Martian vacation hotspots: why aliens love Seattle.

I’ve been having a lovely time playing with a dataset containing 60,000 UFO sightings. They come with locations (city/state), and a free-text description field that’s pretty fascinating to read.

To get an idea of the distribution of sightings, I plotted the frequency of UFO sightings by state, normalized by the number of residents. There’s a high number of sightings in northern New England, but the west coast seems to be the biggest epicenter of UFO sightings. Washington state in particular has vastly more UFO sightings per capita than any other state.


Clearly this indicates that when aliens visit Earth, they want to visit the space needle. To get a better sense of what the people reporting the sightings were experiencing, I made a word cloud of the free-text descriptions accompanying the reports from Washington.


Lots of bright lights moving around in the sky!

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Freeing my Fitbit data

I love my Fitbit, but I want to play with the data myself, not just look at the graphs the fine folks at Fitbit have decided I should see. Fortunately, there’s a great step-by-step guide with a script to download Fitbit data into a Google Drive spreadsheet, which handles interfacing with the Fitbit API. 

I downloaded my data beginning with April 2012 when I started using Fitbit. There were 18 days without any steps recorded (days when I forgot to wear the Fitbit or it ran out of batteries, plus a few days when it broke and I had to have it replaced), which I eliminated from the analysis. Other than those few days, I have a complete record of my activity for the past 21 months, which is pretty cool. 

I used Python to plot the daily step counts along with a time-smoothed rolling average to make it easier to see long-term trends. 


The most obvious features to me are the high-step-count spikes during the summer, when I’m most likely to go adventuring outdoors on the weekends. To get a better sense of the distribution of my steps, I plotted a histogram:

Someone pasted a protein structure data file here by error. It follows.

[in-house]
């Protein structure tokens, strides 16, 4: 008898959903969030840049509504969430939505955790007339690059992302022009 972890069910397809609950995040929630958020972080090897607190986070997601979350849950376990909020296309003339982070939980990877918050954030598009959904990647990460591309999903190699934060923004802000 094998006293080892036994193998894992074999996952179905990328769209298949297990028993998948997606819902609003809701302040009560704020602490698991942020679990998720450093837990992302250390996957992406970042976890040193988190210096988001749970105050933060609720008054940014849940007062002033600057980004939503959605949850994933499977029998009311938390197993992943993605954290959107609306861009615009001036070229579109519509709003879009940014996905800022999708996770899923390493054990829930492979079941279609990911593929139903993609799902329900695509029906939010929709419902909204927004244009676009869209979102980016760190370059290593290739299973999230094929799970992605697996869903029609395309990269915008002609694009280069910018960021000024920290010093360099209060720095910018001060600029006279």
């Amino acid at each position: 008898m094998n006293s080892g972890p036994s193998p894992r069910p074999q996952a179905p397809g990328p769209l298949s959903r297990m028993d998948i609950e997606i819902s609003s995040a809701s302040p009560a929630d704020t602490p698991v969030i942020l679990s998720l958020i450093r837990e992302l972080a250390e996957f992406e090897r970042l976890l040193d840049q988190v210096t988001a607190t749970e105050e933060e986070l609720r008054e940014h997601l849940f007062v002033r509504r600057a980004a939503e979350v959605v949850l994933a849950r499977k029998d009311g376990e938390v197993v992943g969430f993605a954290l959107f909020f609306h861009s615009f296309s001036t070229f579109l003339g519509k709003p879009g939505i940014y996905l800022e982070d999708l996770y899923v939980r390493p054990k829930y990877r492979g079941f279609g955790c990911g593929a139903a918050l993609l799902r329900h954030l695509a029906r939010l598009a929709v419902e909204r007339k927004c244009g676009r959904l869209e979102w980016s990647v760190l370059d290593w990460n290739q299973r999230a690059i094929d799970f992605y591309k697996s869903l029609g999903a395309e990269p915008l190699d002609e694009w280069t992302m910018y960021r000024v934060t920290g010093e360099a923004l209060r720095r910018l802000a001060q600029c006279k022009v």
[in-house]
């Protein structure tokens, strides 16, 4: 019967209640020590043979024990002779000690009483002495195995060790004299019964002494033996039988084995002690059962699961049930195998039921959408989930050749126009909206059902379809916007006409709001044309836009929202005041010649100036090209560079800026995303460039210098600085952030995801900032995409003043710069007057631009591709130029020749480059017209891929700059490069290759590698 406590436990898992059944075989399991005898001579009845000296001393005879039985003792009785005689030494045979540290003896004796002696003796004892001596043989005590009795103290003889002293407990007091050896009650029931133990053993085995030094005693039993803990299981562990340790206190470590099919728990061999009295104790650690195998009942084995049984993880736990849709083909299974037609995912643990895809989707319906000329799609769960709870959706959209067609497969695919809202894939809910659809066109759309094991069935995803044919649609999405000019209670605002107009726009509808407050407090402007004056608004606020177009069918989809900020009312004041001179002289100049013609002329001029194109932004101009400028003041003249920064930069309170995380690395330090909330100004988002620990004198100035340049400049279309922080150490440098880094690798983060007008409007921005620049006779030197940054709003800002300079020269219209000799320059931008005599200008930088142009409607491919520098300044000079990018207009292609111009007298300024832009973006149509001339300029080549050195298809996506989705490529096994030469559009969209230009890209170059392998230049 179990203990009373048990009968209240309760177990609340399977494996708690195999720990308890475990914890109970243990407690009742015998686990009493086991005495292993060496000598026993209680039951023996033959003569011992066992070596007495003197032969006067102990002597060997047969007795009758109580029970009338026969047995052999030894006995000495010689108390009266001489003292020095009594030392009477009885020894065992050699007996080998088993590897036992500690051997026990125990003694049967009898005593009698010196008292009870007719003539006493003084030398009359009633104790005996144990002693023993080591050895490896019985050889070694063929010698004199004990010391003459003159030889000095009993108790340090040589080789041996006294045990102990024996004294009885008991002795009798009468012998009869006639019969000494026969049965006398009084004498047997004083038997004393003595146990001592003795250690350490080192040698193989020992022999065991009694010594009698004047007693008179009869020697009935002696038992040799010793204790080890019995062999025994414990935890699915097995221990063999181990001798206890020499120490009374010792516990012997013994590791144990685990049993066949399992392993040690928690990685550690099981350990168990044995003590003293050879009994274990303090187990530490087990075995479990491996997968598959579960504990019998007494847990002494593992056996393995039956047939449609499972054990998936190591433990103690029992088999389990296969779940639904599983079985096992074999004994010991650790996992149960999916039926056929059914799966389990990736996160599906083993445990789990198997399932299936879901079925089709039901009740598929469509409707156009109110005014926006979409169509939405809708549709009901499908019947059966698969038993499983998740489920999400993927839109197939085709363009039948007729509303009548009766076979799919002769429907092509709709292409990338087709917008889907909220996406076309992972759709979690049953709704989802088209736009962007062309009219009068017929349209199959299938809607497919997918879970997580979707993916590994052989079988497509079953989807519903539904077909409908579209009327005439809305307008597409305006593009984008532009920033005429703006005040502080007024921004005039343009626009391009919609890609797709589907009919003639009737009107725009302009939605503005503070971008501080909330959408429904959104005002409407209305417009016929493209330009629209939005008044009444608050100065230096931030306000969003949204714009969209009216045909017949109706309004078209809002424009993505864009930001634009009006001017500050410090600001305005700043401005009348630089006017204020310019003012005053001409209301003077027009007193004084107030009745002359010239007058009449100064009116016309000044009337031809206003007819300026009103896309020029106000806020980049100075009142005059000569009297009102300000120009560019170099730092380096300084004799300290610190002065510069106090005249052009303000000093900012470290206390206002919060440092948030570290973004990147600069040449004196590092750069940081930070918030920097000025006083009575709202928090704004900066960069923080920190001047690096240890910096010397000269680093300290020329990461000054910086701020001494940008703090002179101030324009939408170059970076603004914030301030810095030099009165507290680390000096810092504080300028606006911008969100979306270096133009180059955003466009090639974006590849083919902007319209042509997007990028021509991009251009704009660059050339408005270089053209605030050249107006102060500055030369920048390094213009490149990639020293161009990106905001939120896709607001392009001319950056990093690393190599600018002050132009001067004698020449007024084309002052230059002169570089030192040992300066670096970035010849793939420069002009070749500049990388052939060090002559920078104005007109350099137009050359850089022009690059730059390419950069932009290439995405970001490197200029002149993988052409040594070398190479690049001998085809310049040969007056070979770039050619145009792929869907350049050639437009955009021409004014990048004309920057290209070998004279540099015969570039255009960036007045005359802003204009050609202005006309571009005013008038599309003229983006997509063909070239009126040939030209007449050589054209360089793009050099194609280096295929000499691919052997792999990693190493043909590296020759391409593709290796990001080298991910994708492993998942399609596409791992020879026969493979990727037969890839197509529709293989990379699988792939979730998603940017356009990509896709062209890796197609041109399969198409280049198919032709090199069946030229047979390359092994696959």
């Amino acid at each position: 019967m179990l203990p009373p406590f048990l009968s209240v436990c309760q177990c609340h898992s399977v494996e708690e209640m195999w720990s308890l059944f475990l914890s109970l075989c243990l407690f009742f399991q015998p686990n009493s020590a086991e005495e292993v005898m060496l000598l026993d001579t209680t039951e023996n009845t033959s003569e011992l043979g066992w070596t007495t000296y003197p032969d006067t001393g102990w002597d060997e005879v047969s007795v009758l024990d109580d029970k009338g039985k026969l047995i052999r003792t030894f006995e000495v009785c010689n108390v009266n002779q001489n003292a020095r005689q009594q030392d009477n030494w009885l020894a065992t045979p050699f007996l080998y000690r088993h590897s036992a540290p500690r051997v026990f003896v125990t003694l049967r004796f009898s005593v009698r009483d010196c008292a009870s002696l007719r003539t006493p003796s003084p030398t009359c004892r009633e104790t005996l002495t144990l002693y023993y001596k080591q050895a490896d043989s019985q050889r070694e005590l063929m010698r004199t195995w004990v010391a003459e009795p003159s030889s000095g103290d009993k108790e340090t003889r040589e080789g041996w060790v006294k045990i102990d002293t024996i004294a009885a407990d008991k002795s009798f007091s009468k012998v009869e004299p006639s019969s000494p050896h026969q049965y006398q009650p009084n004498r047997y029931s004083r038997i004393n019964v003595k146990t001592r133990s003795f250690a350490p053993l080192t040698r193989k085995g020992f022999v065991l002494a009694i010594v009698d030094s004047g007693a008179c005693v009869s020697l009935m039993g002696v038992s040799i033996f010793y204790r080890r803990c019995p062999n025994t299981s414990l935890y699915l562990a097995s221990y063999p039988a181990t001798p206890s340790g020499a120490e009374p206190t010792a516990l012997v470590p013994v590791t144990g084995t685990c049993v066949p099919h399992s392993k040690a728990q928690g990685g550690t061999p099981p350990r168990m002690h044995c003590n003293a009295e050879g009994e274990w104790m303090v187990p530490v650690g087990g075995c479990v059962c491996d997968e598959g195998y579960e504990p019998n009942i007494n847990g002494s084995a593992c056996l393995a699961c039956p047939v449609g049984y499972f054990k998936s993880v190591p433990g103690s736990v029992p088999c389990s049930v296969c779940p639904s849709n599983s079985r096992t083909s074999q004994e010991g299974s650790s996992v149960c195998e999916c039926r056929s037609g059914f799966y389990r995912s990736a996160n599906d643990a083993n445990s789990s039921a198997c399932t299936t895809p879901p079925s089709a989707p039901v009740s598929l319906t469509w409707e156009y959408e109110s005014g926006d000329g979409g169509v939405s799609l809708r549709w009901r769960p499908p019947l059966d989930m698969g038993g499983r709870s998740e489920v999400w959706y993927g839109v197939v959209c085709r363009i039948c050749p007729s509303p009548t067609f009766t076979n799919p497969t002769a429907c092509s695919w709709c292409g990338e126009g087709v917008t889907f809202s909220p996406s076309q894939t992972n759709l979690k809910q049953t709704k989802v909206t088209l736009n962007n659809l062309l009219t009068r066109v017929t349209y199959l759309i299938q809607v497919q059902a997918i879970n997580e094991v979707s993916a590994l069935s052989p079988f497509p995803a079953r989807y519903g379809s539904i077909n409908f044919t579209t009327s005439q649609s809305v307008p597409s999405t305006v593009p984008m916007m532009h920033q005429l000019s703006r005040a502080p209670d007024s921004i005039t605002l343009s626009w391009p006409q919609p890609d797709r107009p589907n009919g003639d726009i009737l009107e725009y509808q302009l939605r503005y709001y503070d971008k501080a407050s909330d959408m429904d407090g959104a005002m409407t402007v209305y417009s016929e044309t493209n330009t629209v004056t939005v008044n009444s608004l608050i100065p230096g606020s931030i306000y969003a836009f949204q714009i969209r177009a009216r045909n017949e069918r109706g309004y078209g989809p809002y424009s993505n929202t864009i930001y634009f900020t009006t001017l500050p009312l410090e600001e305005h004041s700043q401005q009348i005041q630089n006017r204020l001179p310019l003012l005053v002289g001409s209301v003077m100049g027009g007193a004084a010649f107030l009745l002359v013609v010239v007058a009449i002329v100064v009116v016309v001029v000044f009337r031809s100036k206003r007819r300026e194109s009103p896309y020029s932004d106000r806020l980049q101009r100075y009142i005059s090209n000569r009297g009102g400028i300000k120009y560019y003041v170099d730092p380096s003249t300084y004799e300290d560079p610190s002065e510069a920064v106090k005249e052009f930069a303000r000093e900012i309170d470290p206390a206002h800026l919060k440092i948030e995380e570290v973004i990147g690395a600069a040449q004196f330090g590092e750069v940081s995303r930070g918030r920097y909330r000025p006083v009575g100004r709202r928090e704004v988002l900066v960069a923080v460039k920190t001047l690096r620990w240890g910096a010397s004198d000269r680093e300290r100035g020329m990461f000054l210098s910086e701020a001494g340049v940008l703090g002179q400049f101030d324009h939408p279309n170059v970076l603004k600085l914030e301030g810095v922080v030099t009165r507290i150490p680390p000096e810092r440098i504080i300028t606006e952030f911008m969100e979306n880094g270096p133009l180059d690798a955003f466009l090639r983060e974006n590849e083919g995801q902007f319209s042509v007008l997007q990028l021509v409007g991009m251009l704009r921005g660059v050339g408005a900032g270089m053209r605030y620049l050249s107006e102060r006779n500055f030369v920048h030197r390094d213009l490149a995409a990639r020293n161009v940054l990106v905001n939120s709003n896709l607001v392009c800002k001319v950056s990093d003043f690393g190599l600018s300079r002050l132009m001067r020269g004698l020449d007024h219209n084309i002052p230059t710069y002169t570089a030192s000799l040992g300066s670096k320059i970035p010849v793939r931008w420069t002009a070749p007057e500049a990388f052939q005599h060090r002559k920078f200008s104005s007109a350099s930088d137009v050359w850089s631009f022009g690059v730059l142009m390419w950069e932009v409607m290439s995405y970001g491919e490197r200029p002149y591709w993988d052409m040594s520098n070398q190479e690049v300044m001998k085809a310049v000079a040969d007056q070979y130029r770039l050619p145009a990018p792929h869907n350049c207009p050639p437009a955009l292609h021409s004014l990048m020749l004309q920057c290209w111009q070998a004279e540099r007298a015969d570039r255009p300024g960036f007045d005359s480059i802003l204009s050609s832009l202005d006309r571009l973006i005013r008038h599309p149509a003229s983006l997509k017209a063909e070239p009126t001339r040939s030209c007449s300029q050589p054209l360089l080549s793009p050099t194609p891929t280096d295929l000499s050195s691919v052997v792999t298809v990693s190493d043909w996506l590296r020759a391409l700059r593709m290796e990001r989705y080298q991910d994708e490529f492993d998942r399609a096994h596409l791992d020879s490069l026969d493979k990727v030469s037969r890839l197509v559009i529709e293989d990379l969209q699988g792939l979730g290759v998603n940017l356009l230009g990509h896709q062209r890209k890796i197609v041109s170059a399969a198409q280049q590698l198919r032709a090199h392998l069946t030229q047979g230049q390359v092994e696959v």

I average about 10,000 – 11,000 steps per day, but there’s a lot of variation. I usually end up recording at least 12,000 steps on days when I bike to work, because I find that each pedal rotation registers as a step. I suspect that the tail on the left side of the histogram (<5000 step days) are mostly days when I was sick or otherwise feeling down, because I generally find it downright difficult to walk fewer than 5000 steps in a day unless I have a cold or similar. 

Finally, I broke the histogram down by days of the week. It got a little messy to look at, so I used gaussian kernel smoothing to turn the histogram into a density plot that’s easier on the eyes: 


Most of the days are similar to each other, but Saturday clearly has the most variation, and the most days with very high step counts. In fact, I walk 15,000+ steps 17% of the time on Saturdays, but less than 10% of the time on other days of the week. And on that note, the dog and I are going for a walk. 

Here’s the code I used to generate the graphs: 

[gist /]

Dental year-in-review

Earlier this year in May, I started tracking my dental hygiene habits by giving myself a sticker on a calendar every time I flossed my teeth. This started because I really hate flossing — there’s nothing inherently fun or rewarding about it, so I wondered if there was anything I could do to incentivize it or make it more fun.

I just kept going with it, and now I have eight months of flossing history to look at. I entered the data into Excel (giving myself a ‘1’ on days where I had a sticker on the calendar and a ‘0’ otherwise), exported it as a CSV, and used python to graph the results broken down by days of the week.

I used python’s matplotlib to make the graph, then I also used RPy to make the graph using R since I’ve never really directly compared graphs made using the two methods. Here’s the matplotlib plot:


and here’s the RPy plot:


I prefer the bars of the RPy plot because they line up nicely without any effort, but I do enjoy how matplotlib turned the y-axis labels horizontal for me. Of course for any more complex plotting I think the advantages of RPy would become much more apparent.

But more importantly: what can I learn about my oral health from this analysis? My flossing habits during the week are quite good, with >80% success rate regardless of the day, but on the weekends I tend to sleep in, fail to follow a standardized morning routine, and consequently end up promising myself I’ll floss at night (hint: it never happens). Don’t tell my dentist.

Here’s the code I used to generate these images: